Financial market wobbles caused by turmoil in the Middle East have done little to stop investors positioning themselves for a further rally in stocks and other riskier assets as economic growth accelerates around the world.
In fact, rising oil and food prices, the former exacerbated by the unrest in Egypt and Tunisia, are reminding investors of growing inflation risks, which also reinforce the case to buy equities, commodities and other risky assets rather than bonds and money market instruments.
World stocks measured by MSCI erased early losses last week to hit 29-month highs. The benchmark index has risen 3.4 percent since the start of the year and is on track to post its biggest weekly gain in two months.
Risk aversion also proved temporary. The VIX index — Wall Street's fear gauge — fell below 17 percent on Thursday having briefly jumped above 20 late last week.
"Rising energy and food prices have pushed up global inflation in recent months. Since global economic growth has simultaneously picked up, there is a growing risk that this price increase is not just a temporary phenomenon," said Philipp Baertschi, chairman of the investment committee at Sarasin.
"The economic environment for risky assets should remain positive in the months ahead. We are therefore sticking to our slight overweighting of equities. We aim to use any corrections to build up risky assets further."
He said a 5-10 percent correction in stocks was now overdue given the virtual non-stop rally since September 2010, adding that Sarasin favours energy and technology sectors.
Global surveys showed services sector activity surged in the United States and Europe in January, mirroring similar reports about global manufacturing and reinforcing expectations global growth would be at a healthy 4 percent in 2011.
And cash-rich corporates are on a shopping spree, which shows that they are confident about an economic recovery.
Thomson Reuters data shows the value of worldwide mergers and acquisition totalled $309.6 billion so far this year, up 69 percent from 2010 and marking the strongest start for M&A since 2000. Financials, materials, energy and power sectors accounted for almost two thirds of this year's total.
Firms on the S&P 500 index — 58 percent of which have reported fourth-quarter results — expanded their quarterly earnings by nearly 37 percent.
Lipper data shows emerging market equities suffered record net redemptions of $4.1 billion in the week ending Feb 2, although this comes after they attracted hefty inflows in 2010.
Investor risk morale was intact, with U.S. stocks attracting a net $4.11 billion. Investors have also pulled $57.5 billion from money market funds in the past three weeks.
Volatility is expected when Egypt's stock markets reopen in the coming week after the index fell more than 21 percent since the start of the year. But long-term investors still see value in the biggest North African economy.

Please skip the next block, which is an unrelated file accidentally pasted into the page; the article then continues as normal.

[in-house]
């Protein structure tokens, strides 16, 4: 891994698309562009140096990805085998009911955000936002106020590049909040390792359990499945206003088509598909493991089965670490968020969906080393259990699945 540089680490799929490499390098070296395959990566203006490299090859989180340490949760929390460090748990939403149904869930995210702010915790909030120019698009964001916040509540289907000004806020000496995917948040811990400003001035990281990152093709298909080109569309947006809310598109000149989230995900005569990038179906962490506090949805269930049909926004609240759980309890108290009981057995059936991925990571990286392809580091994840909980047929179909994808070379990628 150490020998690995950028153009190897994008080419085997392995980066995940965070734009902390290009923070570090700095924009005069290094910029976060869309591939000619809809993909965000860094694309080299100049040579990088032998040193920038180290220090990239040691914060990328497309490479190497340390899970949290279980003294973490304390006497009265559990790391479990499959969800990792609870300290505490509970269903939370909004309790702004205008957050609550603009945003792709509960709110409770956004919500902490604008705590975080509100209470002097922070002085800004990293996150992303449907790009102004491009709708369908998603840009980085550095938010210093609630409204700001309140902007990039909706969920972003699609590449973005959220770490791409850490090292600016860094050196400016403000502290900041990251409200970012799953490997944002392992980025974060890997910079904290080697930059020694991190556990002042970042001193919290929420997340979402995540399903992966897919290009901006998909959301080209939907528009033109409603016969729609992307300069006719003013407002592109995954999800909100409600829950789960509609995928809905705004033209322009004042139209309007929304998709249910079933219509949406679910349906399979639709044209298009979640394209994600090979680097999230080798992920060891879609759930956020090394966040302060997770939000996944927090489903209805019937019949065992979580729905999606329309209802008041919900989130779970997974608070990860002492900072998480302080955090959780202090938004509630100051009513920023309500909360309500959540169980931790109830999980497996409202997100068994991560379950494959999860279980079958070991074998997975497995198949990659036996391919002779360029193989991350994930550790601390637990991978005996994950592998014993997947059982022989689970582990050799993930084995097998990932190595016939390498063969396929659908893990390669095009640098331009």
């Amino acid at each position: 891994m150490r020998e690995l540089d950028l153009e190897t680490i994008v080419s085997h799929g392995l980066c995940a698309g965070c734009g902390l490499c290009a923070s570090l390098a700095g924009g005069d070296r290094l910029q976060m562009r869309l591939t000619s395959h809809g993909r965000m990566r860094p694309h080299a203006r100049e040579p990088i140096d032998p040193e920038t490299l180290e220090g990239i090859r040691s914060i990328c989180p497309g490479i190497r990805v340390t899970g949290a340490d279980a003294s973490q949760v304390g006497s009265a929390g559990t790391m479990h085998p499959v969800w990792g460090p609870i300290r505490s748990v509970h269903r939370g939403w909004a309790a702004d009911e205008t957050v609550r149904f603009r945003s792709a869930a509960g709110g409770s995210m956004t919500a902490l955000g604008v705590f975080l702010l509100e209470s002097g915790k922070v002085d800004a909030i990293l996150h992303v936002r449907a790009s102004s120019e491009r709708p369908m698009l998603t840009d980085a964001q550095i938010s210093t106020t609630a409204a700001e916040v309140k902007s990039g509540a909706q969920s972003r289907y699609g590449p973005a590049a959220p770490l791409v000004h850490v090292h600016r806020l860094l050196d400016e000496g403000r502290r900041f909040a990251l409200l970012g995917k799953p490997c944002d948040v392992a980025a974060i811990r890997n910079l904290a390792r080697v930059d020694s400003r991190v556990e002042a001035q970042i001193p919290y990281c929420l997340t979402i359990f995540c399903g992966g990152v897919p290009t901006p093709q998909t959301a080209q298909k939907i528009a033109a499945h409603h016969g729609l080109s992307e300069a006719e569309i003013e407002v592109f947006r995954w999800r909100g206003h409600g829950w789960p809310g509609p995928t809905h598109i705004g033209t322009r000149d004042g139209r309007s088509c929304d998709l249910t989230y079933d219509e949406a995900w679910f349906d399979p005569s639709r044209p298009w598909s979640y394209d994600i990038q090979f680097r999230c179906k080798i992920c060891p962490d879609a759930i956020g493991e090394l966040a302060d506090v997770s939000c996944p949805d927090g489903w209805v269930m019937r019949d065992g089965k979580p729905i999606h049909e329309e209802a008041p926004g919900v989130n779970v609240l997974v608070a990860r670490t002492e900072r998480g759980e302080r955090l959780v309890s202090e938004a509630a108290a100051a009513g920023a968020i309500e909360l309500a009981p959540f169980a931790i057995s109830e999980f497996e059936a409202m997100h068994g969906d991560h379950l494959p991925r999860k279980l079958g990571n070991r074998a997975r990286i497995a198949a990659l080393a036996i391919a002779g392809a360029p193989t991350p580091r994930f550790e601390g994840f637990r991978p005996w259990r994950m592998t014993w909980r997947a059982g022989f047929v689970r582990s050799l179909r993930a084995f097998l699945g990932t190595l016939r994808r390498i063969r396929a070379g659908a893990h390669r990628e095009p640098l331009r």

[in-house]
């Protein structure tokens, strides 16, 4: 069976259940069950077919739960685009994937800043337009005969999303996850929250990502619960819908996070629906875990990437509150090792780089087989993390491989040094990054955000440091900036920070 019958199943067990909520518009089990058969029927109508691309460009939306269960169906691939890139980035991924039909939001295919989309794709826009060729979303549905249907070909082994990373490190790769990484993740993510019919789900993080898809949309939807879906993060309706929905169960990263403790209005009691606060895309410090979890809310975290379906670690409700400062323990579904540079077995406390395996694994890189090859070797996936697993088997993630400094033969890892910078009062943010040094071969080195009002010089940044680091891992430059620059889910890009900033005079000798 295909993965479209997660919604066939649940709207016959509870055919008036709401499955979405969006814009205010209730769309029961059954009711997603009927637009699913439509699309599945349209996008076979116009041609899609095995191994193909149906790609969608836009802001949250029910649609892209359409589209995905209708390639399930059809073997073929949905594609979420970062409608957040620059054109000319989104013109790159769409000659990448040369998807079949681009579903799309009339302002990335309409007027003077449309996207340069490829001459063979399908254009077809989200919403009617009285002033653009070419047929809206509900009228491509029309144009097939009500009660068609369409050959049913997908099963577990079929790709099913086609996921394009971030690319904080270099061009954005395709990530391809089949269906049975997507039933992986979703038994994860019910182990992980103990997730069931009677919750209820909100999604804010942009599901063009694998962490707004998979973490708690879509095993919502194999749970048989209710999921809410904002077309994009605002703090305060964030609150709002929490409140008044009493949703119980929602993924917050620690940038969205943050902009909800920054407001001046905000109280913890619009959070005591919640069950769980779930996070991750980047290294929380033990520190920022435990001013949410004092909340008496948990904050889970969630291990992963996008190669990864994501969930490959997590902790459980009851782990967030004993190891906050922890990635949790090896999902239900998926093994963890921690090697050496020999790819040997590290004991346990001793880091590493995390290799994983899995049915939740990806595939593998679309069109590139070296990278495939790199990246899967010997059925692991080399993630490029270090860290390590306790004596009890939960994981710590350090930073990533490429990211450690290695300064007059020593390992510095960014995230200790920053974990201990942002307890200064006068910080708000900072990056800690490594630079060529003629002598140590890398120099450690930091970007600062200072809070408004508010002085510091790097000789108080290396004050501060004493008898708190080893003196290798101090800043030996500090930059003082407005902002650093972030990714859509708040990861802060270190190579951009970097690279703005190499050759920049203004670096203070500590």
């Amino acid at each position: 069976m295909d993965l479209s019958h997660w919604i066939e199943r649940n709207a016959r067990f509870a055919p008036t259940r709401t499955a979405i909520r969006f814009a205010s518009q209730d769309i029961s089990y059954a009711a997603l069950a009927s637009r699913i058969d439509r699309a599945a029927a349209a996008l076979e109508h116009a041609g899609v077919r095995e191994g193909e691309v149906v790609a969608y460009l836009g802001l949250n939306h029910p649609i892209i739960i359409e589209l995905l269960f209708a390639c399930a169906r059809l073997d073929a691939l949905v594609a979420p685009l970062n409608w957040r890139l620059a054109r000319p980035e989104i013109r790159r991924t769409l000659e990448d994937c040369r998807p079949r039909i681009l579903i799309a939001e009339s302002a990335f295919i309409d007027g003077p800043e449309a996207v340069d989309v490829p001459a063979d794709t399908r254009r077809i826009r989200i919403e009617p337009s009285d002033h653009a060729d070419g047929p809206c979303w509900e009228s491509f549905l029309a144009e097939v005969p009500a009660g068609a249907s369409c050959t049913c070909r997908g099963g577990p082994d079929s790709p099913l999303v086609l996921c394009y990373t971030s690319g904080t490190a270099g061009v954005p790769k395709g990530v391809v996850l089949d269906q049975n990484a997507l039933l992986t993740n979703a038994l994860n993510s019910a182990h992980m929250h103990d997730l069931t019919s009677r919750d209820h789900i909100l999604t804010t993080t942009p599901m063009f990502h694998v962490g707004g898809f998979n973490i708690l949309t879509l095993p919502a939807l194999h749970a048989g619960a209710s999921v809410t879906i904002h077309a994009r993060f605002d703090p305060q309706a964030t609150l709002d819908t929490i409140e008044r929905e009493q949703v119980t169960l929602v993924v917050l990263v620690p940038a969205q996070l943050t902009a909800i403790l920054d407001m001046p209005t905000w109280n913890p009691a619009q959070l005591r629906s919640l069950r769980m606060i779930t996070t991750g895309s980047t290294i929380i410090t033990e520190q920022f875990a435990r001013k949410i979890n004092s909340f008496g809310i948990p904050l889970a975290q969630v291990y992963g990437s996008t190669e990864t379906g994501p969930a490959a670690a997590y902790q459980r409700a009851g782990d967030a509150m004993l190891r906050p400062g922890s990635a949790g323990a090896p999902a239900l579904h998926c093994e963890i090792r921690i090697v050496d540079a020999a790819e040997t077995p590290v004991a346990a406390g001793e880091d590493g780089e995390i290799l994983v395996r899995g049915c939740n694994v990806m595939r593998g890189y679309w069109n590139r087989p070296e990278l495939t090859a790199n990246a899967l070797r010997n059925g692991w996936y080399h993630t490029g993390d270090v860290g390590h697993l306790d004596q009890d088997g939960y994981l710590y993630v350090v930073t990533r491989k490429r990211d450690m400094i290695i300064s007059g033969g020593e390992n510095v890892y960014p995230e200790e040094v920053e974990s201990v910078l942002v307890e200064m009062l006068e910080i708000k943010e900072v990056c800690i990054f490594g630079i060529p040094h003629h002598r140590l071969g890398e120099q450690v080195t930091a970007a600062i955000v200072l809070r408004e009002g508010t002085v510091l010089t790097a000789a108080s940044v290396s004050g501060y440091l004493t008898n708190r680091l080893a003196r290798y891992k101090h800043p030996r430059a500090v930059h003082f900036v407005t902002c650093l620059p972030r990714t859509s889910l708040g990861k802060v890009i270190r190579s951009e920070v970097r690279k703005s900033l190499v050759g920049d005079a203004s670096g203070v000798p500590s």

A growing threat to an otherwise favourable economic outlook is inflation — which is in part a source of turmoil in the Middle East.
Brent oil rose as high as $103.37 on Thursday, its highest since September 2008. Global food prices tracked by the U.N. Food and Agriculture Organisation hit their highest level on record in January, a problem set to worsen after a massive snowstorms in the United States and floods in Australia.
JP Morgan expects a sustained 10 percent rise in oil prices would cut global gross domestic product by 0.25 percentage points.
Mounting price pressures are grabbing attention of policymakers, not just in emerging economies but in the developed world.
In the euro zone, whose inflation is already at a 15-month high of 2.4 percent in January, European Central Bank President Jean-Claude Trichet warned inflation is likely to climb further.
UK inflation stands at an 8-month peak of 3.7 percent in December and Britons' inflation expectations for the year ahead picked up in January to a two-year high, raising expectations that the Bank of England would raise interest rates this year.
Goldman Sachs estimates that at the peak, estimated to be around the third or fourth quarter, food and energy will add to headline inflation to about 160 basis points in the United States, 200 bps in the euro zone and UK and 90 bps in Japan.
While G4 central banks (Fed, ECB, BoE and Bank of Japan) focus on core inflation, higher commodity prices could push inflation expectations higher and increase chances of second-round effects.
However, as long as inflation is under control, the environment remains favourable for risky assets.
Goldman noted that higher commodity prices are driven by a strong bid from emerging economies, where central banks are reluctant to raise interest rates to avoid currency appreciation.
"The irony here is that by focusing on core inflation, the major central banks are 'exporting' looser monetary policy to emerging markets, and as a result, they are being forced to 'import' back higher food and energy prices," Goldman said.
© 2024 Thomson/Reuters. All rights reserved.